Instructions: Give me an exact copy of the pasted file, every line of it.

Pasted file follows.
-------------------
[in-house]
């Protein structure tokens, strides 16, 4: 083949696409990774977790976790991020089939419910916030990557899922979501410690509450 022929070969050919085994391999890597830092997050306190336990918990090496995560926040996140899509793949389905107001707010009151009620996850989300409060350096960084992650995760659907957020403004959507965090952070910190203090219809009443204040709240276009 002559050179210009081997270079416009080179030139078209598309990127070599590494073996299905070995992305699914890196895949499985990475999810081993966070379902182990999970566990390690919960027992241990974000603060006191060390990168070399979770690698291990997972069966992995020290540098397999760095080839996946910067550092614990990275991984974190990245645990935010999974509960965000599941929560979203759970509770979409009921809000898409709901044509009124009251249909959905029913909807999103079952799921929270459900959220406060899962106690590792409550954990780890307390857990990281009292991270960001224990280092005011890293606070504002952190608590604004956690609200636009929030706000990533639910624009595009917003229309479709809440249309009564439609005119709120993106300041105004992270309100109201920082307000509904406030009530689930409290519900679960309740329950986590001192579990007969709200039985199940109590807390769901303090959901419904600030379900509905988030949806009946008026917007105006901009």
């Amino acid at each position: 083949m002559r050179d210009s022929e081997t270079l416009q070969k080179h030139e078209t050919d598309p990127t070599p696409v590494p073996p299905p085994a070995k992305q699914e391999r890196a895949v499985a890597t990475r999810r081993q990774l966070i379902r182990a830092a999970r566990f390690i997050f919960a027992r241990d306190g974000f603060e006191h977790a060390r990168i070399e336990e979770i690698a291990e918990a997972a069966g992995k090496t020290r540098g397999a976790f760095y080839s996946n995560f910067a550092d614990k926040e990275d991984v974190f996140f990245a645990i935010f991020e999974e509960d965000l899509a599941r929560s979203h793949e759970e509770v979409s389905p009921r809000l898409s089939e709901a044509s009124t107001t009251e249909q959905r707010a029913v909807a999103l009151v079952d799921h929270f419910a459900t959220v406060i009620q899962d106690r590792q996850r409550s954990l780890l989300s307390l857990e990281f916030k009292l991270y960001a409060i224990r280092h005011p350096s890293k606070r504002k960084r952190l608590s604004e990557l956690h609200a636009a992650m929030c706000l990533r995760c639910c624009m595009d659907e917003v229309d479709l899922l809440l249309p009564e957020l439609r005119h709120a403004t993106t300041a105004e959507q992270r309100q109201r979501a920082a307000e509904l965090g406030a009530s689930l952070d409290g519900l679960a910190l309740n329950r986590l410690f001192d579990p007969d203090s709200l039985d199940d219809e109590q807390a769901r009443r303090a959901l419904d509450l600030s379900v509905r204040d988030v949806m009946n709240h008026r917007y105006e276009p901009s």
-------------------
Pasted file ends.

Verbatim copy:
[in-house]
């Protein structure tokens, strides 16, 4: 083949696409990774977790976790991020089939419910916030990557899922979501410690509450 022929070969050919085994391999890597830092997050306190336990918990090496995560926040996140899509793949389905107001707010009151009620996850989300409060350096960084992650995760659907957020403004959507965090952070910190203090219809009443204040709240276009 002559050179210009081997270079416009080179030139078209598309990127070599590494073996299905070995992305699914890196895949499985990475999810081993966070379902182990999970566990390690919960027992241990974000603060006191060390990168070399979770690698291990997972069966992995020290540098397999760095080839996946910067550092614990990275991984974190990245645990935010999974509960965000599941929560979203759970509770979409009921809000898409709901044509009124009251249909959905029913909807999103079952799921929270459900959220406060899962106690590792409550954990780890307390857990990281009292991270960001224990280092005011890293606070504002952190608590604004956690609200636009929030706000990533639910624009595009917003229309479709809440249309009564439609005119709120993106300041105004992270309100109201920082307000509904406030009530689930409290519900679960309740329950986590001192579990007969709200039985199940109590807390769901303090959901419904600030379900509905988030949806009946008026917007105006901009």
């Amino acid at each position: 083949m002559r050179d210009s022929e081997t270079l416009q070969k080179h030139e078209t050919d598309p990127t070599p696409v590494p073996p299905p085994a070995k992305q699914e391999r890196a895949v499985a890597t990475r999810r081993q990774l966070i379902r182990a830092a999970r566990f390690i997050f919960a027992r241990d306190g974000f603060e006191h977790a060390r990168i070399e336990e979770i690698a291990e918990a997972a069966g992995k090496t020290r540098g397999a976790f760095y080839s996946n995560f910067a550092d614990k926040e990275d991984v974190f996140f990245a645990i935010f991020e999974e509960d965000l899509a599941r929560s979203h793949e759970e509770v979409s389905p009921r809000l898409s089939e709901a044509s009124t107001t009251e249909q959905r707010a029913v909807a999103l009151v079952d799921h929270f419910a459900t959220v406060i009620q899962d106690r590792q996850r409550s954990l780890l989300s307390l857990e990281f916030k009292l991270y960001a409060i224990r280092h005011p350096s890293k606070r504002k960084r952190l608590s604004e990557l956690h609200a636009a992650m929030c706000l990533r995760c639910c624009m595009d659907e917003v229309d479709l899922l809440l249309p009564e957020l439609r005119h709120a403004t993106t300041a105004e959507q992270r309100q109201r979501a920082a307000e509904l965090g406030a009530s689930l952070d409290g519900l679960a910190l309740n329950r986590l410690f001192d579990p007969d203090s709200l039985d199940d219809e109590q807390a769901r009443r303090a959901l419904d509450l600030s379900v509905r204040d988030v949806m009946n709240h008026r917007y105006e276009p901009s």